“Words matter. They shape the ways we understand ourselves, the way we interpret the world, and the way we treat others” said Krista Tippett in a 2010 TED Talk on understanding the word and compassion.
Tippett is a renowned journalist, author, and entrepreneur who will visit DePauw University on Thursday as the first Mendenhall lecturer of 2017. Her talk, “The Adventure of Civility,” is of particular interest for students and faculty of DePauw religious studies.
Tippett is a Peabody award winning broadcaster and, in 2014, won the National Humanities Medal at the White House by President Barack Obama for “thoughtfully delving into the mysteries of human existence.” According to her website, Tippett explores religion from every viewpoint and is not afraid to tackle complex issues.
In an email to faculty, staff and students, President Mark McCoy encouraged all to attend Tippett’s talk, calling it a “unique opportunity.” He emphasized her work as the organizer of the Civil Conversations Project which provides tools for reconciling peace in broken civic areas through “conversation-based virtues.”
Tippett spent much of her early career as a journalist overseas in West Germany, where she reported on the political controversies such as the The Fall of the Berlin Wall. She worked under various news organizations and even went on to become a special assistant to the U.S. Ambassador to West Germany. After many years in journalism, she noticed there was a lack of religious studies in the journalism field and brought it upon herself to explore conversations about religion in the modern world.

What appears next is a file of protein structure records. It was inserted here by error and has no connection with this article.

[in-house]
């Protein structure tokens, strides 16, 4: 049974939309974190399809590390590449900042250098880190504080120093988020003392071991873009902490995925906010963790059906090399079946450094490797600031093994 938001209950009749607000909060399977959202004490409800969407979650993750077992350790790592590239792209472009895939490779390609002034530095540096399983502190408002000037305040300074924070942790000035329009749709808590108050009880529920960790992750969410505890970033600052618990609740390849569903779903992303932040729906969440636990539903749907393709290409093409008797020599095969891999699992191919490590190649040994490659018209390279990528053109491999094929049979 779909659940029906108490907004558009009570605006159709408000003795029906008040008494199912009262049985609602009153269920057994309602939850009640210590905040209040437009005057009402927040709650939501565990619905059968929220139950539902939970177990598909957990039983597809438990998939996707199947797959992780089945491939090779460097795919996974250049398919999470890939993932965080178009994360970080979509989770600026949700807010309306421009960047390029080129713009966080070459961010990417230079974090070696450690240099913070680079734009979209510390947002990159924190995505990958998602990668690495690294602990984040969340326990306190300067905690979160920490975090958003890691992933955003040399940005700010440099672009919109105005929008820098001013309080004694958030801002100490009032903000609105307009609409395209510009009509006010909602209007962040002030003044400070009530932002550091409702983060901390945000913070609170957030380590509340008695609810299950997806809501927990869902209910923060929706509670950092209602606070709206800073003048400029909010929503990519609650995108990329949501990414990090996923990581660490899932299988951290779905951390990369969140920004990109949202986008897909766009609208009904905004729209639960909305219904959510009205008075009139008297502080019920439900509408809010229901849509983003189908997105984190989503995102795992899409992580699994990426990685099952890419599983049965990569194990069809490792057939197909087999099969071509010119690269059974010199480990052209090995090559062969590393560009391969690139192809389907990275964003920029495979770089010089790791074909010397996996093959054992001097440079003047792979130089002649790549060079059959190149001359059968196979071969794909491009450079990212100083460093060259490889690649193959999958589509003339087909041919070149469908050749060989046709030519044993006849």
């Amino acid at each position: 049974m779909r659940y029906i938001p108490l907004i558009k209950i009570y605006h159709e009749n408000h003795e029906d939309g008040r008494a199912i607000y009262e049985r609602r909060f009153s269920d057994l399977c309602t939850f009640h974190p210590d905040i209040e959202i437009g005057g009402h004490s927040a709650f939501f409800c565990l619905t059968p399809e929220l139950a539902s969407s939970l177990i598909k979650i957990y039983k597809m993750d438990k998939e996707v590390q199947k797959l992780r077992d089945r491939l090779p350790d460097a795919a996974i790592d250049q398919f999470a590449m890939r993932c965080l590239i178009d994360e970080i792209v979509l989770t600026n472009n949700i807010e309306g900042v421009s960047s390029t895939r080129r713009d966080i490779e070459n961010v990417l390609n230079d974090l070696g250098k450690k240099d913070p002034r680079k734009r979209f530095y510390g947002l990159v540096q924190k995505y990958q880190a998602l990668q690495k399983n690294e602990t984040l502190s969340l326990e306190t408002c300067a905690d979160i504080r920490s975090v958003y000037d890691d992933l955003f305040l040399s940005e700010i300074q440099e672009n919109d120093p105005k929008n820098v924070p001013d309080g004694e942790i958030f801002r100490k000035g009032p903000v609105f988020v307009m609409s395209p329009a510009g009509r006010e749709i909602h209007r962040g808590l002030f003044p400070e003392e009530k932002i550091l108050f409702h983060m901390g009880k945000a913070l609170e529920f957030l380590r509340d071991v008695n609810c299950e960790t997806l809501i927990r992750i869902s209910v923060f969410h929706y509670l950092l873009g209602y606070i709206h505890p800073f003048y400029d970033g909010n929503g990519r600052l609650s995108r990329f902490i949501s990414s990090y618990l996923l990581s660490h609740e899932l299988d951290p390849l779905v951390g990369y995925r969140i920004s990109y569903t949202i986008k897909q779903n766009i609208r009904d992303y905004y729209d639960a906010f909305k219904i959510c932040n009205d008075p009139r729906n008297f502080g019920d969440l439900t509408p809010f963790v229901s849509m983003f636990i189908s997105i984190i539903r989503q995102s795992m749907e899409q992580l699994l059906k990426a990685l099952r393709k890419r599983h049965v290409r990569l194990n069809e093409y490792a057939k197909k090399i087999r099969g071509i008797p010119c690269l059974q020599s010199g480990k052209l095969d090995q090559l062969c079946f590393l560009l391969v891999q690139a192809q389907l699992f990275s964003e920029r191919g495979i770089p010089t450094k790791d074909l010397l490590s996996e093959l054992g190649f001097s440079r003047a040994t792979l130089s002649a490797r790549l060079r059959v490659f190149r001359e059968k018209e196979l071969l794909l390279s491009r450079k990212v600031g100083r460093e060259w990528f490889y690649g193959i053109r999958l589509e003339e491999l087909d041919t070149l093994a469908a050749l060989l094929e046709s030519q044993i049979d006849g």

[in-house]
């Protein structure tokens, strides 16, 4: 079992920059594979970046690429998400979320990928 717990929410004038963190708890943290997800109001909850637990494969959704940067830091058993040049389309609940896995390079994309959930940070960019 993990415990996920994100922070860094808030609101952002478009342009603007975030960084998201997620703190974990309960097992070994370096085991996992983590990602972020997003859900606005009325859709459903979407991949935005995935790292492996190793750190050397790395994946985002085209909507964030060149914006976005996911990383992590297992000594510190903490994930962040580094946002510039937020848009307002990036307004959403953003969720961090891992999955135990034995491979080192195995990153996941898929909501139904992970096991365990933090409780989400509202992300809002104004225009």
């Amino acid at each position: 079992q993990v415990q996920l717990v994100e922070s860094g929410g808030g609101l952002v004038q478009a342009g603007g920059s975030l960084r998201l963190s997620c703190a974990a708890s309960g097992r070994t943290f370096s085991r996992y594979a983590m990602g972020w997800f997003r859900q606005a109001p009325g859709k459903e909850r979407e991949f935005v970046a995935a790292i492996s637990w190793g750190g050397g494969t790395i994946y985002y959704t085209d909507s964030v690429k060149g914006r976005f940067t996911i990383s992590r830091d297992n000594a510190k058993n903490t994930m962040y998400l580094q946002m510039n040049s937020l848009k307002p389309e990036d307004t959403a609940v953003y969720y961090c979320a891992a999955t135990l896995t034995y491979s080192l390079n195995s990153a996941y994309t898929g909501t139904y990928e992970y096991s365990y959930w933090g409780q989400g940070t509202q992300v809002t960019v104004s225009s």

Throughout the years, Tippett has conducted hundreds of interviews with individuals from every background and religious affiliation, including priests, rabbis, and astronomers. Her most successful production is called “On Being,” a public radio program and podcast that analyzes some of humanity’s biggest questions such as, “What does it mean to be human?” According to The Washington Post, she explores questions “involving faith, science, and spirituality” paired with fresh perspectives and a modern mindset (National Public Radio).
As a New York Times best-selling author, Tippett has published various other works such as “Einstein’s God,” which provides thought-provoking questions, such as the challenges of religion in this century. Her scope of knowledge and expertise goes beyond questions of religion and instead probes deep into morality, individuality, and what makes us who we are at our cores.
Tippett’s lecture will be open to the public at Gobin Memorial United Methodist Church and starts at 7:30 p.m. on Nov. 16.